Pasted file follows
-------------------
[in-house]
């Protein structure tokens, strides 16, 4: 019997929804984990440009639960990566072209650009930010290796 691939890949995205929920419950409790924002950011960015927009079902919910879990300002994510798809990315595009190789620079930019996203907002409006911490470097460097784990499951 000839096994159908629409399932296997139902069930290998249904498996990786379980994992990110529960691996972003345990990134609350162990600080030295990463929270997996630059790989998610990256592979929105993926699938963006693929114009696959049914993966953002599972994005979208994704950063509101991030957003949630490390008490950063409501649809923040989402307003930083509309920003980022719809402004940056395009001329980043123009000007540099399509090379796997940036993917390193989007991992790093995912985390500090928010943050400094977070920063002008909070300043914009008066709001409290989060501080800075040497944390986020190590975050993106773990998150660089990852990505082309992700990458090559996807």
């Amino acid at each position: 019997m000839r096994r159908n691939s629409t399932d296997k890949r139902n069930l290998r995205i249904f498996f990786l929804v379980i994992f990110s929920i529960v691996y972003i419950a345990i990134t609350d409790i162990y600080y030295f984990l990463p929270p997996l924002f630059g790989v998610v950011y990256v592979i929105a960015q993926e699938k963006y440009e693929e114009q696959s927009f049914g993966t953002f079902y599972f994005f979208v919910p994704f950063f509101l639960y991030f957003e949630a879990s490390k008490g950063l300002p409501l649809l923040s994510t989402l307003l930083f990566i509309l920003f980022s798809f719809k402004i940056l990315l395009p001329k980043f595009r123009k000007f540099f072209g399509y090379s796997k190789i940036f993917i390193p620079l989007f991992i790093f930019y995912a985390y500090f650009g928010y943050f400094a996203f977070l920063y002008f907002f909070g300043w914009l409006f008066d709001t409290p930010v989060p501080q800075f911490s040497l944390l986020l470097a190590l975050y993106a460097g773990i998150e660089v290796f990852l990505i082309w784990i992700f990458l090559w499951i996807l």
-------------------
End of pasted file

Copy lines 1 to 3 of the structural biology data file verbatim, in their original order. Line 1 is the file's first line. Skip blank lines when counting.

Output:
[in-house]
């Protein structure tokens, strides 16, 4: 019997929804984990440009639960990566072209650009930010290796 691939890949995205929920419950409790924002950011960015927009079902919910879990300002994510798809990315595009190789620079930019996203907002409006911490470097460097784990499951 000839096994159908629409399932296997139902069930290998249904498996990786379980994992990110529960691996972003345990990134609350162990600080030295990463929270997996630059790989998610990256592979929105993926699938963006693929114009696959049914993966953002599972994005979208994704950063509101991030957003949630490390008490950063409501649809923040989402307003930083509309920003980022719809402004940056395009001329980043123009000007540099399509090379796997940036993917390193989007991992790093995912985390500090928010943050400094977070920063002008909070300043914009008066709001409290989060501080800075040497944390986020190590975050993106773990998150660089990852990505082309992700990458090559996807």
């Amino acid at each position: 019997m000839r096994r159908n691939s629409t399932d296997k890949r139902n069930l290998r995205i249904f498996f990786l929804v379980i994992f990110s929920i529960v691996y972003i419950a345990i990134t609350d409790i162990y600080y030295f984990l990463p929270p997996l924002f630059g790989v998610v950011y990256v592979i929105a960015q993926e699938k963006y440009e693929e114009q696959s927009f049914g993966t953002f079902y599972f994005f979208v919910p994704f950063f509101l639960y991030f957003e949630a879990s490390k008490g950063l300002p409501l649809l923040s994510t989402l307003l930083f990566i509309l920003f980022s798809f719809k402004i940056l990315l395009p001329k980043f595009r123009k000007f540099f072209g399509y090379s796997k190789i940036f993917i390193p620079l989007f991992i790093f930019y995912a985390y500090f650009g928010y943050f400094a996203f977070l920063y002008f907002f909070g300043w914009l409006f008066d709001t409290p930010v989060p501080q800075f911490s040497l944390l986020l470097a190590l975050y993106a460097g773990i998150e660089v290796f990852l990505i082309w784990i992700f990458l090559w499951i996807l």